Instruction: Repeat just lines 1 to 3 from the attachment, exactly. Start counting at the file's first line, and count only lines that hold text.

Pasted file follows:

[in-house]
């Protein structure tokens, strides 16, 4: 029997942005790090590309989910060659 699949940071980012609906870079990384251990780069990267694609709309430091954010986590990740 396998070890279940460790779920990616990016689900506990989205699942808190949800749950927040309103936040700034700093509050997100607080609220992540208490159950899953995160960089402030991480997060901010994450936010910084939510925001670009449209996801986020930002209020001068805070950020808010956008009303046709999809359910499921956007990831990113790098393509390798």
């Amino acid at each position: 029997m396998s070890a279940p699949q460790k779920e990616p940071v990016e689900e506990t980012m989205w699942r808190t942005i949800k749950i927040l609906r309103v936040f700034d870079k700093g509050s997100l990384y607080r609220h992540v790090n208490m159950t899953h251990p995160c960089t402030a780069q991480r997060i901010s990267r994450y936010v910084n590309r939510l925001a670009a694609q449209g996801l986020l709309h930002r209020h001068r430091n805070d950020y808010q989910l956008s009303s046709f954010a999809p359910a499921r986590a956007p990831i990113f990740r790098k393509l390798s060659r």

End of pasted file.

[in-house]
């Protein structure tokens, strides 16, 4: 029997942005790090590309989910060659 699949940071980012609906870079990384251990780069990267694609709309430091954010986590990740 396998070890279940460790779920990616990016689900506990989205699942808190949800749950927040309103936040700034700093509050997100607080609220992540208490159950899953995160960089402030991480997060901010994450936010910084939510925001670009449209996801986020930002209020001068805070950020808010956008009303046709999809359910499921956007990831990113790098393509390798």
């Amino acid at each position: 029997m396998s070890a279940p699949q460790k779920e990616p940071v990016e689900e506990t980012m989205w699942r808190t942005i949800k749950i927040l609906r309103v936040f700034d870079k700093g509050s997100l990384y607080r609220h992540v790090n208490m159950t899953h251990p995160c960089t402030a780069q991480r997060i901010s990267r994450y936010v910084n590309r939510l925001a670009a694609q449209g996801l986020l709309h930002r209020h001068r430091n805070d950020y808010q989910l956008s009303s046709f954010a999809p359910a499921r986590a956007p990831i990113f990740r790098k393509l390798s060659r």